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Opinion

Don’t be too cynical about Airbnb housing Afghan refugees. Just a bit cynical

The fact Airbnb is housing 20,000 people in their darkest hour matters more than its motivation to do so, writes Jonn Elledge.

Sometimes, when you’re searching, Google will present you with a list of questions that people also ask. When I googled the corporate slogan “live like a local” earlier, the search engine’s first helpful suggested question for me was, “Can you temporarily live in an Airbnb?” which makes me wonder what Google knows about my financial situation that I have yet to find out. 

For some people the answer to this question may shortly be a resounding “yes”. The company’s chief executive Brian Chesky (who is, rather rudely I thought, 39 years old) tweeted on Tuesday that the online accommodation platform would temporarily house 20,000 Afghan refugees at no charge, to help them get resettled in wherever it is they somehow end up.

To do this, it’ll work with NGOs, resettlement agencies and its own non-profit arm, Airbnb.org: that span off from the response to Hurricane Sandy in 2012, and matches people desperate for accommodation at a time of disaster with people who have both a willingness to help and space.

“My hope,” Chesky added, “is that the Airbnb community will provide them with not only a safe place to rest and start over, but also a warm, welcome home.”

We shouldn’t be too cynical about this. On the face of it, it means help for people in their darkest hour, and it’s a shocking indictment of the British government that Airbnb is promising to take in four times as many refugees as the whole of the UK. (Sure, the government is promising to help 20,000 people too, but to do so over five years, thus rendering the promise effectively meaningless.)

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All that matters a whole lot more than the fact the company is almost certainly motivated at least partly by a desire for headlines about what a lovely cuddly company it is, even though its use of the phrase “the Airbnb host community” should carry some form of prison sentence.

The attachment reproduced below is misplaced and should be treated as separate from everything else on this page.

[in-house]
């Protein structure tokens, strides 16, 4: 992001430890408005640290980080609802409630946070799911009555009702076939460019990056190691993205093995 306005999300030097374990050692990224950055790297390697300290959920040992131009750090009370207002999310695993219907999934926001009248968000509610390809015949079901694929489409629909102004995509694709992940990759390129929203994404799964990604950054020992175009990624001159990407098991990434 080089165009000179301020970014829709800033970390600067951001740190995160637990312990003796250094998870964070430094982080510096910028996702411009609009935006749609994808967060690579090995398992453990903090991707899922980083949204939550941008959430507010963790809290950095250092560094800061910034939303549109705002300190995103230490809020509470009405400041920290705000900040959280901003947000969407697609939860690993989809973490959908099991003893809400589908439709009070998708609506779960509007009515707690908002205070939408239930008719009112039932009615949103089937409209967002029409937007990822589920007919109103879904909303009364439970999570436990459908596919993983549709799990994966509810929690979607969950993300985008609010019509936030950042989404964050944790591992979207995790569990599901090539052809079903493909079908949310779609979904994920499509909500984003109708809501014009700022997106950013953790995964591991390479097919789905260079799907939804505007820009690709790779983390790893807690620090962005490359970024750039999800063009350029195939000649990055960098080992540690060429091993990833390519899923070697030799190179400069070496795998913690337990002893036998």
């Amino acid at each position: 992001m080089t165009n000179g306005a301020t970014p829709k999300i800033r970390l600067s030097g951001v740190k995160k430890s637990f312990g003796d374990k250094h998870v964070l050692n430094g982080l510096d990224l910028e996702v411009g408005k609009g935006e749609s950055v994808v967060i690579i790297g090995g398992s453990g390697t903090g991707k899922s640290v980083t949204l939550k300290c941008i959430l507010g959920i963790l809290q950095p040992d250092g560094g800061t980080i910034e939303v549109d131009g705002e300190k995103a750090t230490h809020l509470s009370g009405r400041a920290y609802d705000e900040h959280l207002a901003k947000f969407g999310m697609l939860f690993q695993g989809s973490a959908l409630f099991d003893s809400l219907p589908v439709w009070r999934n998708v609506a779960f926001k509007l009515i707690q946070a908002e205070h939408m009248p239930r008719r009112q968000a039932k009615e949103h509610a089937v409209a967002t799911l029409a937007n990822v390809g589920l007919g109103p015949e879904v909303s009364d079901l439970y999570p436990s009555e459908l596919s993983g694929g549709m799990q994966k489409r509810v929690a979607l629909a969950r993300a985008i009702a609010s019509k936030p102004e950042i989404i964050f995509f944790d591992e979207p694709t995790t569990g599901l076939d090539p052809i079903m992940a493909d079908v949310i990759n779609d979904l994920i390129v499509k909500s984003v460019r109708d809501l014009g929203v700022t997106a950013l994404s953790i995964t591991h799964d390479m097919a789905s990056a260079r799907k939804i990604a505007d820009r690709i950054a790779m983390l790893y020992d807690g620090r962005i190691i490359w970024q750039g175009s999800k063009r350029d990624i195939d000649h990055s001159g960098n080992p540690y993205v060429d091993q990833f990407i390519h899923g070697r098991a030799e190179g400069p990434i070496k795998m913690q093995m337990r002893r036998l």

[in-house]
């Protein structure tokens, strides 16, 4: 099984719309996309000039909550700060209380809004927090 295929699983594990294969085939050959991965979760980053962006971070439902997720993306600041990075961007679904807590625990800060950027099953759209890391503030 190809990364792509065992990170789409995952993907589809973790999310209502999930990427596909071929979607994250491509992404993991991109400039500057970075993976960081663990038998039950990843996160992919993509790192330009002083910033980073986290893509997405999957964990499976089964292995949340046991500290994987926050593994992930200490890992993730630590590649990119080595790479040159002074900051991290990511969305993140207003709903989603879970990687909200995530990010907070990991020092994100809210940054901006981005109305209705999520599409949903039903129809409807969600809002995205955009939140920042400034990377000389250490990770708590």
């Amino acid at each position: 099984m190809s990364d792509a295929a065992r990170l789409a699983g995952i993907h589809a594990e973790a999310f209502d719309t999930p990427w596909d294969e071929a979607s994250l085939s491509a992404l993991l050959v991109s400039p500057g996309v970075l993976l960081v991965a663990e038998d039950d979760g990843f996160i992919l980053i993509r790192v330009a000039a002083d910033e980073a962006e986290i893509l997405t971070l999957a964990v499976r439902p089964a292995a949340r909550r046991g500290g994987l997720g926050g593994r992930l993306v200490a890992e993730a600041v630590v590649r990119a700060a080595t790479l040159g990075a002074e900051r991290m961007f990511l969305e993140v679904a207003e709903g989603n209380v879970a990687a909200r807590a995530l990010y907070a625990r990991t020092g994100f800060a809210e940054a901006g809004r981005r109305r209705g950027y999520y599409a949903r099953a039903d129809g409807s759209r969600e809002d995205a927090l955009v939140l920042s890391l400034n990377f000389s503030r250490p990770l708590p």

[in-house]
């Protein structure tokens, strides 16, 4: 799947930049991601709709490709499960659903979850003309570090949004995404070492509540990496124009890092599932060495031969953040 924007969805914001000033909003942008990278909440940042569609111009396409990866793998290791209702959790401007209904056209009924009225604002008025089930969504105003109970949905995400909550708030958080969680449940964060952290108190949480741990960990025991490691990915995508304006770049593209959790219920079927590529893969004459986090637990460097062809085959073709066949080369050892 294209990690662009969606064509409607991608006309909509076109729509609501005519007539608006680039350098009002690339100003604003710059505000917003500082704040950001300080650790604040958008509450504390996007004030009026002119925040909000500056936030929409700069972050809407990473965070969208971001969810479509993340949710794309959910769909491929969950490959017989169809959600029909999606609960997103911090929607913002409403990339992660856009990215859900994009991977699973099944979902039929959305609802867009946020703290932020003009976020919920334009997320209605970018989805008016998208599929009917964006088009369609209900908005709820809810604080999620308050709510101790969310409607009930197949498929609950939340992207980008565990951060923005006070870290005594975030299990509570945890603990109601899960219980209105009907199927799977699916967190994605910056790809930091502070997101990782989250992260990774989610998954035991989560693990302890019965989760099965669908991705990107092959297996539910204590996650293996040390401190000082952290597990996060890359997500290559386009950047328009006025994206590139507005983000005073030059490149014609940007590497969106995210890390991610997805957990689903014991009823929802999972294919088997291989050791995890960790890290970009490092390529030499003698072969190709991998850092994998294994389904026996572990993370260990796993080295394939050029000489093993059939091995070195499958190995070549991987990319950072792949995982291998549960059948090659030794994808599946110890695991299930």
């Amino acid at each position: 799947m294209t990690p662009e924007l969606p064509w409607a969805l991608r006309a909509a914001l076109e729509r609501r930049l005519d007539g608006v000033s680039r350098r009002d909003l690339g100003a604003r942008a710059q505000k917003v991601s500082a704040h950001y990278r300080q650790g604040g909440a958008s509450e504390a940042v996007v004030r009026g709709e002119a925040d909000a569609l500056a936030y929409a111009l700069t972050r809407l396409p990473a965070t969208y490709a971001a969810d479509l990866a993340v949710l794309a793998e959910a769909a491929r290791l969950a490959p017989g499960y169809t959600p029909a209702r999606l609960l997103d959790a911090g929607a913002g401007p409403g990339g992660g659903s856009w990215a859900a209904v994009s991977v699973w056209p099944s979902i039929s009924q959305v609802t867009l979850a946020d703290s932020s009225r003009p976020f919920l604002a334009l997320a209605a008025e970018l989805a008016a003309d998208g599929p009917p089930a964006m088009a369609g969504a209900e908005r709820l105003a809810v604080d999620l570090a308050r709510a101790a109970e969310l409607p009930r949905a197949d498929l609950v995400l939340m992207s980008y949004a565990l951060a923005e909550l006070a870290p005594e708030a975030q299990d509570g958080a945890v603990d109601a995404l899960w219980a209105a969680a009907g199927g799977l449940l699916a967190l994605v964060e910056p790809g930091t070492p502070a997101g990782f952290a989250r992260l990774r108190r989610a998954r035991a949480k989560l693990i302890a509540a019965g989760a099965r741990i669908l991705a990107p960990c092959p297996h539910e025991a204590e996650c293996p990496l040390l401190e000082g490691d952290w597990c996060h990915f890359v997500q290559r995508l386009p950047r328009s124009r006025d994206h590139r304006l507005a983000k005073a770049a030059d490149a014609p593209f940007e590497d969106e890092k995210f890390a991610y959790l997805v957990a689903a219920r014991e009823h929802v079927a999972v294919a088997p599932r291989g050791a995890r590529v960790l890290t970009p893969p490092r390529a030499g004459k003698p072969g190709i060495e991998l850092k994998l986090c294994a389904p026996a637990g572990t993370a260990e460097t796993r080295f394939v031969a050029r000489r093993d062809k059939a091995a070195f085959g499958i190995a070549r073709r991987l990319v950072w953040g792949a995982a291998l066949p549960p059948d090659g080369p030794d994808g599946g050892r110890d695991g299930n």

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But there are questions, nonetheless. It hasn’t said exactly how much it’s willing to spend on the initiative, which feels like a pretty big question, or how long it’ll house refugees for: there may be a significant and widespread appetite to help right now, but assisting people to start a new life in a foreign country will require a commitment that sustains long after the crisis stops dominating our news feeds.

It’s also not clear what non-financial support will be available to hosts to help them work with people who are likely to be still processing trauma. In one upsetting but hardly unthinkable situation, is Airbnb.org ready for the possibility that a host gets cold feet and wants their guests out? 

One US study found that a 1 per cent increase in Airbnb listings led to increased rent and house prices… if younger people start to see Airbnb as a contributor to unhinged local property prices, that’s not going to be good for business

Also, we should be a bit cynical about Airbnb’s motives. Many of the headlines the company has inspired over the last few years have been bad, because of a growing consensus that the company’s impact on the housing market has been bad.

Studies have found that the money available from holiday lets in some areas has led to significant numbers of landlords pulling their properties out of the long-term rental market, reducing the number of homes available to tenants.

One US study found that a 1 per cent increase in Airbnb listings led to a 0.018 per cent increase in rents and a 0.026 per cent increase in house prices. If that doesn’t sound that dramatic: the effect of an entirely plausible doubling in the number of Airbnb listings would be 100 times that. 

All this could become a problem for the company: if younger people start to see Airbnb not as the cool app that helps with their holidays but as a contributor to the unhinged local property prices, that’s not going to be good for business. In markets such as New York or Barcelona, it’s already led regulators to step in, limiting the number of days owners can rent out their properties or banning the app altogether. 

So there are very good reasons why Airbnb would like us to see it not as a parasitical company that helps the lucky and affluent profit from housing crisis, but as a community of people that just want to help.

If Airbnb can deliver on Chesky’s promises, then it seems likely this scheme will be a good thing. But that doesn’t mean Airbnb is. 

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